We live in the age of the "selfie," one-armed snapshots of ourselves, alone or with friends, mugging for our own cameras. The Oxford Dictionaries even named "selfie" 2013’s Word of the Year. I think all this duck-lip, doe-eyed snapping is giving the selfie a bad rap.
“My typical style of photography is all about the color. Vibrant color and the use of natural light is my comfort zone, but in self-portraits, I found myself turning more and more to black-and-white.”
A few years ago, I had an epiphany. Though I had thousands of images of my life, my family and the beauty around me, I had so very few images of myself in any of it. Being the photographer in the family meant I was always holding the camera, keeping me behind the lens, not in the frame. If there came a rare occasion when someone else was manning the camera, I still had the power to view each image and then push that ever-tempting Delete button. I was erasing my own proof of life.
I grew up in the generation of film. No one had the opportunity to view or delete an image if we didn’t like the way we looked. You took the roll of film, sent it off for development and anxiously awaited its return. Then those prints were thumbed through over and over, stored in albums and boxes, forever freezing time, preserving history. My basement is full of this beauty. At anytime, I can go through albums and view all members of my family in those printed treasures.
Then came the age of digital photography. This changed everything. We save, rather than print. We shoot, view and delete. What would my children have? Several thousand shots of the coffee I drank, how the steam rose out of the cup, the perfect slice of sunlight glinting through the steam. Thousands of images of themselves and loved ones. But what of me? That’s when I decided to turn my lens around and find my proof—all of it, the good, the bad and all the in between.
Portraiture, in itself, is a powerful thing. When you shoot a portrait of anyone, you’re capturing them at a moment in time that can never be replicated. There’s a huge vulnerability between shooter and subject. This doesn’t change when you’re both shooter and subject. Turning the camera on oneself, after years of finding comfort behind the camera, can be scary—allowing not only the world to see you, but for you to see you. Once you allow yourself permission to see yourself just as you are, there’s no going back. To me, it has become a form of self-care, a way of seeing myself in my world and of connecting to the greater world beyond the bubble of my own home.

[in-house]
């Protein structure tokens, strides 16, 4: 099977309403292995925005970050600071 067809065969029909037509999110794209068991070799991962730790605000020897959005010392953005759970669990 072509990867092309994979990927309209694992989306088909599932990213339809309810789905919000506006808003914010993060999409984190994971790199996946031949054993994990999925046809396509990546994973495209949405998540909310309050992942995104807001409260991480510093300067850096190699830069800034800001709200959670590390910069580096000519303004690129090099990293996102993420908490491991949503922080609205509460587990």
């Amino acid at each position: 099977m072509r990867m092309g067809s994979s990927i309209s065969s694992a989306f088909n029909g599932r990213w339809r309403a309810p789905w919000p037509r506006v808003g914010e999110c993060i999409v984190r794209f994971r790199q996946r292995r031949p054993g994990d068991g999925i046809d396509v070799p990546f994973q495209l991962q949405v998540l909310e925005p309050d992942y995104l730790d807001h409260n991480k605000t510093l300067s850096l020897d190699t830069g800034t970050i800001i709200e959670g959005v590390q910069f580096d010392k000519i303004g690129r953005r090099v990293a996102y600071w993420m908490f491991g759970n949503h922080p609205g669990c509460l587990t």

My typical style of photography is all about the color. Vibrant color and the use of natural light is my comfort zone, but in self-portraits, I found myself turning more and more to black-and-white. Stripping away all the happy shiny color, leaving only the simplicity of shadow and light, allowed the emotion of the moment to pierce through. The humanness of the image feels more powerful in the starkness of black-and-white.
Sure, I can shoot "pretty" self-portraits, smiling and happy, but what about the real-life moments? The not-so-good days, the hard times, the sick days, the headaches, the sadness, the rawness that comes with being human? I found when I shared those images, the connections others made to them were visceral. "I see you. I feel this. Thank you."
I came up with a saying in my head each time I turned my lens on myself: "For proof, not pretty." It has become my mantra. What I’m figuring out, click by click, is that my proof is beautiful.
5 Tips For Self-Documentary
|1 | Shoot in the moment, and allow yourself to be vulnerable. There’s nothing more beautiful.
2 | To help stay in the moment, shoot handheld self-portraits. Sometimes pausing to set up timers or tripods can take you out of the emotion.
3 | Fingers off the delete button. Shoot a whole lot, then let them live for a while on your memory card. This is a hard practice, but one I’ve found very useful. By coming back later to your images, you may be able to see them in a kinder light.
4 | Convert your images to black-and-white. Something you may have discarded in color can take on a whole new emotion and power in black-and-white.
KRISTIN ZECCHINELLI is a mother, a wife and an artist living on the coast of Maine. You can find her writing for Shutter Sisters and Paper Coterie or musing about her everyday on her personal blog, Maine Momma. She’s is a co-founder of NOW YOU Workshops. See more of her work at shuttersisters.com.